Chapter 15: Challenging the Status Quo: Diversity, Employee Voice and Proactive Behaviour
Johannes Rank INTRODUCTION ‘The expression of voice, in the form of criticism that seeks to improve the organization, is central to a principled vision of true organizational democracy’ (Cheney, 1995, p. 186). This quote summarises why I was attracted to the study of employee voice, initiative and innovation as a postgraduate psychology student in the US and Germany (Rank et al., 2004a, 2004b), have completed my doctorate in this domain (Rank, 2006a), and explore related issues in my current work (Rank et al., in press). Within occupational psychology and organisational behaviour, this research falls into the expanding field of proactivity studies, which is concerned with self-started, forward-thinking and change-orientated behaviour (Crant, 2000; Parker et al., 2006). The purpose of this chapter is not only to integrate the psychological diversity and proactivity literature but also to engage in voice by challenging the status quo and providing suggestions for conceptual improvements and future research. An additional aim is to make diversity-related insights gained from complex quantitative psychological studies more obvious and accessible to scholars from other disciplines. My primary contribution is the development of an integrative model (see Figure 15.1) explicating some of the psychological processes that may increase the likelihood that diverse employees, especially those from disadvantaged groups, will engage in proactive behaviour, particularly in voice and initiative. Throughout the chapter, I describe these antecedents and explain their connections to proactivity outcomes. The study of employee voice and initiative is intertwined with issues of diversity, equality and inclusion, because members of...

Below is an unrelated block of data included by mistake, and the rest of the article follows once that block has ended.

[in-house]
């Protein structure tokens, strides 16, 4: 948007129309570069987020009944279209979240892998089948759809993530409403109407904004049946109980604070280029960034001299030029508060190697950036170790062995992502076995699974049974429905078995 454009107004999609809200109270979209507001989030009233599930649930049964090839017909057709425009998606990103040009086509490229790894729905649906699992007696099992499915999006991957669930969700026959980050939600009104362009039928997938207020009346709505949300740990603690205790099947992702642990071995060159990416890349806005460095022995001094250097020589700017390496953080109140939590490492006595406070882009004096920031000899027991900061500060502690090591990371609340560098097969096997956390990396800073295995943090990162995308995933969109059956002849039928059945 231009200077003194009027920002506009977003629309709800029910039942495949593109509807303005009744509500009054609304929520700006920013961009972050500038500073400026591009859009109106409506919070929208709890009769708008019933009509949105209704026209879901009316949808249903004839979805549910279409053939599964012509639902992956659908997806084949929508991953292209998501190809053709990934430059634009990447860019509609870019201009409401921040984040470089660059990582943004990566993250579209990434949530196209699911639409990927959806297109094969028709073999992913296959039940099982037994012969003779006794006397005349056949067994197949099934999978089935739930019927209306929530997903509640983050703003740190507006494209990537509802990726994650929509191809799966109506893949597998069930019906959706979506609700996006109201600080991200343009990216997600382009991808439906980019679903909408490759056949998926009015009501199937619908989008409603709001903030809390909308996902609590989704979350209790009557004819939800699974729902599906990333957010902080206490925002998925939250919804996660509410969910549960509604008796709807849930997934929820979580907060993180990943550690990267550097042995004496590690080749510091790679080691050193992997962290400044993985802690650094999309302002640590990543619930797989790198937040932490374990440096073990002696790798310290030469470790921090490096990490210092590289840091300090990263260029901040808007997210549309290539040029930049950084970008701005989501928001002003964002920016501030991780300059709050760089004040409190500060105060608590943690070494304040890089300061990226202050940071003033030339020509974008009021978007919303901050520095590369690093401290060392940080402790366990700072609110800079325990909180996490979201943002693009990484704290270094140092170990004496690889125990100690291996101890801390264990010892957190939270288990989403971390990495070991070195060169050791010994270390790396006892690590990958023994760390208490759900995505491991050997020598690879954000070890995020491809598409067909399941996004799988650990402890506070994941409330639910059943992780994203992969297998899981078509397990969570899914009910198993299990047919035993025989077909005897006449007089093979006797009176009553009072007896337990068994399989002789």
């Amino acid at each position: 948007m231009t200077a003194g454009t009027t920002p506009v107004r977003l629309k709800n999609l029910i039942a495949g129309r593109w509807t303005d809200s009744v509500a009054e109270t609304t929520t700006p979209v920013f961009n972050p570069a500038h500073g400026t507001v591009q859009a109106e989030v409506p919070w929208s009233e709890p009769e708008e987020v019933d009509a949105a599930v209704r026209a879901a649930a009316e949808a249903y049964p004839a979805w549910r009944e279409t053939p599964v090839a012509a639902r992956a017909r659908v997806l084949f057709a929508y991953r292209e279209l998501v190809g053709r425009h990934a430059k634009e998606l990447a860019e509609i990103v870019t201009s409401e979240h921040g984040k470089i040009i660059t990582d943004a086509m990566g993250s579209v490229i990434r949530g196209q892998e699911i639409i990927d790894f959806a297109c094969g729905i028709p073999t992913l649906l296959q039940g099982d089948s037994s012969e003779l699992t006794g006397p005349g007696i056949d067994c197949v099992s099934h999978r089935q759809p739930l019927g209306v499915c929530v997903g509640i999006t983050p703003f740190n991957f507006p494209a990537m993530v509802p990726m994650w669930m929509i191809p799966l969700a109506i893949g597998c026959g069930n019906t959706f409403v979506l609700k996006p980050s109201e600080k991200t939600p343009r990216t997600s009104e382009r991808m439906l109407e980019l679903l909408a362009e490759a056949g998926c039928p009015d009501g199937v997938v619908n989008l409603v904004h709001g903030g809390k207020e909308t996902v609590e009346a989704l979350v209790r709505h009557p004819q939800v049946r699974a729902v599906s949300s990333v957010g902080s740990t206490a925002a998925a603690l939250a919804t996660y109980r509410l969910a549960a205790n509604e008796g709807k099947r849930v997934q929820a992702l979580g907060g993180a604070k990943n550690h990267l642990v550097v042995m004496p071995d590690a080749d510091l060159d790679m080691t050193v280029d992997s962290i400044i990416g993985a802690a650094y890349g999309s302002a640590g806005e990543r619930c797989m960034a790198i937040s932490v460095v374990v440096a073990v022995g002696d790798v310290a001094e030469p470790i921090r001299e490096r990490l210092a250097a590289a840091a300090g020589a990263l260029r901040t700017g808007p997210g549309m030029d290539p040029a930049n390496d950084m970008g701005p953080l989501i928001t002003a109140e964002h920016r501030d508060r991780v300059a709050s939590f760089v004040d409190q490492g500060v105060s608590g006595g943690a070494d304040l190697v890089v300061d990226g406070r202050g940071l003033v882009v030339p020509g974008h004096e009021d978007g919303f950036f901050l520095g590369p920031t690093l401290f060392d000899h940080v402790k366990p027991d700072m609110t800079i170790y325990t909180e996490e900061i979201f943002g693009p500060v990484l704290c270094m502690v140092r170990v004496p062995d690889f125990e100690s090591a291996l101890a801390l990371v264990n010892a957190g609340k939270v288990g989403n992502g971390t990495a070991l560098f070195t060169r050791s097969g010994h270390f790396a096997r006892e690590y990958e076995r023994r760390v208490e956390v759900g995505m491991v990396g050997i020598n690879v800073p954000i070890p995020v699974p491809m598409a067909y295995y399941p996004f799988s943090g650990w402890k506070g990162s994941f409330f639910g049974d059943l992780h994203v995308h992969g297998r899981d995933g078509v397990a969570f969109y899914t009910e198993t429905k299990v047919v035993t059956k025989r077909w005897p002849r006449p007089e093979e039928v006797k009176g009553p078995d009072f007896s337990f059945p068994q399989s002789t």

You are not authenticated to view the full text of this chapter or article.
Elgaronline requires a subscription or purchase to access the full text of books or journals. Please login through your library system or with your personal username and password on the homepage.
Non-subscribers can freely search the site, view abstracts/ extracts and download selected front matter and introductory chapters for personal use.
Your library may not have purchased all subject areas. If you are authenticated and think you should have access to this title, please contact your librarian.